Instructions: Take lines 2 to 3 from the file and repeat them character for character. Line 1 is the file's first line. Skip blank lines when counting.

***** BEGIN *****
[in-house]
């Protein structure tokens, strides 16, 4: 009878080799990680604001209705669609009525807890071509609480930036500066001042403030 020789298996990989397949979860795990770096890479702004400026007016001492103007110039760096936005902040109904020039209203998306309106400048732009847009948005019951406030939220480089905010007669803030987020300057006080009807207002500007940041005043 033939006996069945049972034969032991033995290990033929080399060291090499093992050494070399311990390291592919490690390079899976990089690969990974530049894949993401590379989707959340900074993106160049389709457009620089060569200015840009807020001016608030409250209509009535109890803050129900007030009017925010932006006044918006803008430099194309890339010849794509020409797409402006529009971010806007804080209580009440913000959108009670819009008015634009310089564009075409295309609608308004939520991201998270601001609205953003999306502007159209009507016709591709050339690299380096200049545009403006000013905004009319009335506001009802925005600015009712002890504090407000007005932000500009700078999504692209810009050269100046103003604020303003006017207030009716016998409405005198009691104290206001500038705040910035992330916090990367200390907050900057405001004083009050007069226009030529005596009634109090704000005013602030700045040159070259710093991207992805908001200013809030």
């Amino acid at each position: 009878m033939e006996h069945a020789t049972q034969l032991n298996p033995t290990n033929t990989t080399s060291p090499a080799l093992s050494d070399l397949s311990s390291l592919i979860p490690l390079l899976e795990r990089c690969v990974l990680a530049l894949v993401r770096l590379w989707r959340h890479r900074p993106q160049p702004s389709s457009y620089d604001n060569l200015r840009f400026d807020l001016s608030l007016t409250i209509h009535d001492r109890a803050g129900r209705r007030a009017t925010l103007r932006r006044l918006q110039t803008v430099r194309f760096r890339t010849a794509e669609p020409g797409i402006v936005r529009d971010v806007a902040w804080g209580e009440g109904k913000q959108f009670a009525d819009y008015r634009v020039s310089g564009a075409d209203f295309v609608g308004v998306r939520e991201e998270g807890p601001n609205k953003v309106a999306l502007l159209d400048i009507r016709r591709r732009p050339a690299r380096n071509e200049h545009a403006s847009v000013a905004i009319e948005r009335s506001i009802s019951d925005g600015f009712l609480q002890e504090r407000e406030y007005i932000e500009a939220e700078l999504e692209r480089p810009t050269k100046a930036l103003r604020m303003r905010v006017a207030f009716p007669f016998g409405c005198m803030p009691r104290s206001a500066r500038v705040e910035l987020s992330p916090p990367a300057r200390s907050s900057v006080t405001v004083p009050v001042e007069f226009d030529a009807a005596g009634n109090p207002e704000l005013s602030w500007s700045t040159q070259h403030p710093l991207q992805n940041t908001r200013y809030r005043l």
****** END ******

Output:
């Protein structure tokens, strides 16, 4: 009878080799990680604001209705669609009525807890071509609480930036500066001042403030 020789298996990989397949979860795990770096890479702004400026007016001492103007110039760096936005902040109904020039209203998306309106400048732009847009948005019951406030939220480089905010007669803030987020300057006080009807207002500007940041005043 033939006996069945049972034969032991033995290990033929080399060291090499093992050494070399311990390291592919490690390079899976990089690969990974530049894949993401590379989707959340900074993106160049389709457009620089060569200015840009807020001016608030409250209509009535109890803050129900007030009017925010932006006044918006803008430099194309890339010849794509020409797409402006529009971010806007804080209580009440913000959108009670819009008015634009310089564009075409295309609608308004939520991201998270601001609205953003999306502007159209009507016709591709050339690299380096200049545009403006000013905004009319009335506001009802925005600015009712002890504090407000007005932000500009700078999504692209810009050269100046103003604020303003006017207030009716016998409405005198009691104290206001500038705040910035992330916090990367200390907050900057405001004083009050007069226009030529005596009634109090704000005013602030700045040159070259710093991207992805908001200013809030």
């Amino acid at each position: 009878m033939e006996h069945a020789t049972q034969l032991n298996p033995t290990n033929t990989t080399s060291p090499a080799l093992s050494d070399l397949s311990s390291l592919i979860p490690l390079l899976e795990r990089c690969v990974l990680a530049l894949v993401r770096l590379w989707r959340h890479r900074p993106q160049p702004s389709s457009y620089d604001n060569l200015r840009f400026d807020l001016s608030l007016t409250i209509h009535d001492r109890a803050g129900r209705r007030a009017t925010l103007r932006r006044l918006q110039t803008v430099r194309f760096r890339t010849a794509e669609p020409g797409i402006v936005r529009d971010v806007a902040w804080g209580e009440g109904k913000q959108f009670a009525d819009y008015r634009v020039s310089g564009a075409d209203f295309v609608g308004v998306r939520e991201e998270g807890p601001n609205k953003v309106a999306l502007l159209d400048i009507r016709r591709r732009p050339a690299r380096n071509e200049h545009a403006s847009v000013a905004i009319e948005r009335s506001i009802s019951d925005g600015f009712l609480q002890e504090r407000e406030y007005i932000e500009a939220e700078l999504e692209r480089p810009t050269k100046a930036l103003r604020m303003r905010v006017a207030f009716p007669f016998g409405c005198m803030p009691r104290s206001a500066r500038v705040e910035l987020s992330p916090p990367a300057r200390s907050s900057v006080t405001v004083p009050v001042e007069f226009d030529a009807a005596g009634n109090p207002e704000l005013s602030w500007s700045t040159q070259h403030p710093l991207q992805n940041t908001r200013y809030r005043l």